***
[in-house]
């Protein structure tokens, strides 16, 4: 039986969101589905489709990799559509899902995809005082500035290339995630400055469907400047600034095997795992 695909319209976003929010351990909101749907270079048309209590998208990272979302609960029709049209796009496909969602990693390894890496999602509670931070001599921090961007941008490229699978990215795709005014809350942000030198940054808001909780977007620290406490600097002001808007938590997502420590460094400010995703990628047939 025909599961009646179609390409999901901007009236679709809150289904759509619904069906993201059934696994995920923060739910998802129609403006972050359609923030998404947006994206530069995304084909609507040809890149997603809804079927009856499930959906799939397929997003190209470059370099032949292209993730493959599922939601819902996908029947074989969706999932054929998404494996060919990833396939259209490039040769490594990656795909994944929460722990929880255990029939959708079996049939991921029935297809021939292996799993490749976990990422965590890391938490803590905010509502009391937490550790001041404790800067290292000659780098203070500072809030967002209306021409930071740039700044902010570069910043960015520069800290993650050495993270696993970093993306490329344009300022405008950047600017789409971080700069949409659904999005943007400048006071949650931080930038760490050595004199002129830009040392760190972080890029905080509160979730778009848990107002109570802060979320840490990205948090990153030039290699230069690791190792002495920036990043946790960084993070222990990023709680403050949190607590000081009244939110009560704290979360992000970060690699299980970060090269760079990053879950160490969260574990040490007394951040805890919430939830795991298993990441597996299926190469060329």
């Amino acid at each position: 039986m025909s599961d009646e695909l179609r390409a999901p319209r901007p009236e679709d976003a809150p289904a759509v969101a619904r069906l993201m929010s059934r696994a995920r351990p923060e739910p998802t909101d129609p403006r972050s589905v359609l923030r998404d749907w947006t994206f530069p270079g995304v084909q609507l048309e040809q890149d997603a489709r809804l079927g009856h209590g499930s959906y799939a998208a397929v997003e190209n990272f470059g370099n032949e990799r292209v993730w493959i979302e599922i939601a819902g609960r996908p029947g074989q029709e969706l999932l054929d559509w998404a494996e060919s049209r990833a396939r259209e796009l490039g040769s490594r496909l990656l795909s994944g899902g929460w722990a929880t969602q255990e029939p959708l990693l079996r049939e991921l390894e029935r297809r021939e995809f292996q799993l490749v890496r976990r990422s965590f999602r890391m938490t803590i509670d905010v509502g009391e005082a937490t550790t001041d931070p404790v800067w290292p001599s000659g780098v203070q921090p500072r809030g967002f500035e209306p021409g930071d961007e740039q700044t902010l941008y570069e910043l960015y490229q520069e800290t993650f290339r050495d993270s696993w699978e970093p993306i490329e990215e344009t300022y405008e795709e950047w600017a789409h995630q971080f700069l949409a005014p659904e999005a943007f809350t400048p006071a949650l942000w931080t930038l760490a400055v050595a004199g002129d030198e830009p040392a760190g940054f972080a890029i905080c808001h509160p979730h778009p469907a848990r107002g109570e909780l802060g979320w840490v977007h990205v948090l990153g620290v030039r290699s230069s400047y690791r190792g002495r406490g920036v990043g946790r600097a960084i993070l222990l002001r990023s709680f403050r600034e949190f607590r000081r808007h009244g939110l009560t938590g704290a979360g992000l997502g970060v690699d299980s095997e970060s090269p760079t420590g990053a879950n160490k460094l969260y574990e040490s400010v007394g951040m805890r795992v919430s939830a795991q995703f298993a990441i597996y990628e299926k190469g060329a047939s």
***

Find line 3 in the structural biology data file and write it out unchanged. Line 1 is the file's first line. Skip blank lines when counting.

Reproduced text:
């Amino acid at each position: 039986m025909s599961d009646e695909l179609r390409a999901p319209r901007p009236e679709d976003a809150p289904a759509v969101a619904r069906l993201m929010s059934r696994a995920r351990p923060e739910p998802t909101d129609p403006r972050s589905v359609l923030r998404d749907w947006t994206f530069p270079g995304v084909q609507l048309e040809q890149d997603a489709r809804l079927g009856h209590g499930s959906y799939a998208a397929v997003e190209n990272f470059g370099n032949e990799r292209v993730w493959i979302e599922i939601a819902g609960r996908p029947g074989q029709e969706l999932l054929d559509w998404a494996e060919s049209r990833a396939r259209e796009l490039g040769s490594r496909l990656l795909s994944g899902g929460w722990a929880t969602q255990e029939p959708l990693l079996r049939e991921l390894e029935r297809r021939e995809f292996q799993l490749v890496r976990r990422s965590f999602r890391m938490t803590i509670d905010v509502g009391e005082a937490t550790t001041d931070p404790v800067w290292p001599s000659g780098v203070q921090p500072r809030g967002f500035e209306p021409g930071d961007e740039q700044t902010l941008y570069e910043l960015y490229q520069e800290t993650f290339r050495d993270s696993w699978e970093p993306i490329e990215e344009t300022y405008e795709e950047w600017a789409h995630q971080f700069l949409a005014p659904e999005a943007f809350t400048p006071a949650l942000w931080t930038l760490a400055v050595a004199g002129d030198e830009p040392a760190g940054f972080a890029i905080c808001h509160p979730h778009p469907a848990r107002g109570e909780l802060g979320w840490v977007h990205v948090l990153g620290v030039r290699s230069s400047y690791r190792g002495r406490g920036v990043g946790r600097a960084i993070l222990l002001r990023s709680f403050r600034e949190f607590r000081r808007h009244g939110l009560t938590g704290a979360g992000l997502g970060v690699d299980s095997e970060s090269p760079t420590g990053a879950n160490k460094l969260y574990e040490s400010v007394g951040m805890r795992v919430s939830a795991q995703f298993a990441i597996y990628e299926k190469g060329a047939s």